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Lancet. 2001 Jul 21;358(9277):181-7.

Comparison of UK paediatric cardiac surgical performance by analysis of routinely collected data 1984-96: was Bristol an outlier?

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Division of Primary Care and Population Health Sciences, Imperial College School of Medicine, London, UK.



Reports of high mortality after paediatric cardiac surgery at the Bristol Royal Infirmary, UK, led to the establishment of an independent public inquiry. A key question was whether or not the mortality statistics in Bristol were unusual compared with other specialist centres. To answer this question, we did a retrospective analysis of mortality in the UK using two datasets.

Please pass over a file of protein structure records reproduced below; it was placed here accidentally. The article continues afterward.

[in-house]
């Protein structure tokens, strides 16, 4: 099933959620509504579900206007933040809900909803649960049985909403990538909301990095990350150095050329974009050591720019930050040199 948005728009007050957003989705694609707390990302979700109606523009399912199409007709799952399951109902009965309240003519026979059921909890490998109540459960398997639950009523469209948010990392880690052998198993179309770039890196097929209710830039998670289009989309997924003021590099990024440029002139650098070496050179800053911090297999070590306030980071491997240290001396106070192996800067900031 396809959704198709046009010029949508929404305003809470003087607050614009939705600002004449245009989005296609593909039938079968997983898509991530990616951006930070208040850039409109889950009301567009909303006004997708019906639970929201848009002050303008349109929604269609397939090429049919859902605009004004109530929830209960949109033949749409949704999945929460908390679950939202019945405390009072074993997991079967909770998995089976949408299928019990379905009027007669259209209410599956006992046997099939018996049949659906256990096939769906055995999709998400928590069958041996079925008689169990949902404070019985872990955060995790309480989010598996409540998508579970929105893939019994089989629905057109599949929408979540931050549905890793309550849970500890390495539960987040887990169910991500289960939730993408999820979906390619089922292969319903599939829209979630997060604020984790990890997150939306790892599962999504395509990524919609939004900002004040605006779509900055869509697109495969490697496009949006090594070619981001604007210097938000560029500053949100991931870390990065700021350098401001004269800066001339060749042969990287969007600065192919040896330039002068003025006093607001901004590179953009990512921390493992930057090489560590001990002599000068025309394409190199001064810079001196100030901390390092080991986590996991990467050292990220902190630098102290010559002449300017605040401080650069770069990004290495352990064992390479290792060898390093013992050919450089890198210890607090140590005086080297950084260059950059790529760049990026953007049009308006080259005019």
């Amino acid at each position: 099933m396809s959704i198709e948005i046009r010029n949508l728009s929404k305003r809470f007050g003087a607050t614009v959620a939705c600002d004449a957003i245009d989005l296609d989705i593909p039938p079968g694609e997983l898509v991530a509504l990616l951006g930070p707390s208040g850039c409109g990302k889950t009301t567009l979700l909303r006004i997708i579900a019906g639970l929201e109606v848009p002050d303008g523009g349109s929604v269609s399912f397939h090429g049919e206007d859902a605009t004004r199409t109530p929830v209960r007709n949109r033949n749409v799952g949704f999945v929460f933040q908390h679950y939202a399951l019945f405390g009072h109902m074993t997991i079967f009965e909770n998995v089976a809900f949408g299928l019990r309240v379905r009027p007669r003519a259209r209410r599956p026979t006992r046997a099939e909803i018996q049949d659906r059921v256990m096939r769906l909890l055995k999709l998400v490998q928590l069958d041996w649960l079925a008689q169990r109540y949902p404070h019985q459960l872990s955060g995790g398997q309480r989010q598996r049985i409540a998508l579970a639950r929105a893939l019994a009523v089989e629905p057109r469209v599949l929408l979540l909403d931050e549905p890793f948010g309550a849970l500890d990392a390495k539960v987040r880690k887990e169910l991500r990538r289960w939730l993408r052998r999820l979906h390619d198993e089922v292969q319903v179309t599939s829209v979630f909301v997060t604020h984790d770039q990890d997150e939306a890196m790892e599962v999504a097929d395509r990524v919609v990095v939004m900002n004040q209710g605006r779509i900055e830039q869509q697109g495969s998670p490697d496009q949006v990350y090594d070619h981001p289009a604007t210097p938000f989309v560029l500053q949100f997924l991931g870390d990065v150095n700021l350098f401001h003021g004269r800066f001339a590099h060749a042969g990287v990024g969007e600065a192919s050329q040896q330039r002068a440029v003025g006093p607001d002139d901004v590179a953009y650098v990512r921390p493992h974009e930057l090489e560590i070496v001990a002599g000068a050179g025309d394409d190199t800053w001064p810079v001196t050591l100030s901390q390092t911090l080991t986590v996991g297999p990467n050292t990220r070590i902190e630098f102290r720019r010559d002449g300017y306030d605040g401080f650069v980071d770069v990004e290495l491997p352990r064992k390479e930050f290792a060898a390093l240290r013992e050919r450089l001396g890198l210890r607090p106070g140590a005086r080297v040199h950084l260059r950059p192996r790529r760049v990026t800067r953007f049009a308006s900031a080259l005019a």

Data from the UK Cardiac Surgical Register (CSR; January, 1984, to March, 1996) and Hospital Episode Statistics (HES; April, 1991, to December, 1995) were obtained for all 12 major centres in which paediatric cardiac surgery is done in the UK. The main outcome measure was mortality within 30 days of a cardiac surgical procedure. We estimated excess deaths in Bristol using a random-effects model derived from the remaining 11 centres. Additionally, a sensitivity analysis was done and case-mix examined.


For children younger than 1 year, in open operations, the mortality rate in Bristol was around double that of the other centres during 1991-95: within the CSR, there were 19.0 excess deaths (95% interval 2-32) among 43 deaths; and in HES, there were 24.1 excess deaths (12-34) among 41 deaths recorded. There was no strong evidence for excess mortality in Bristol for closed operations or for open operations in children older than 1 year.


Our results suggest that Bristol was an outlier, and we do not believe that statistical variation, systematic bias in data collection, case-mix, or data quality can explain a divergence in performance of this size.

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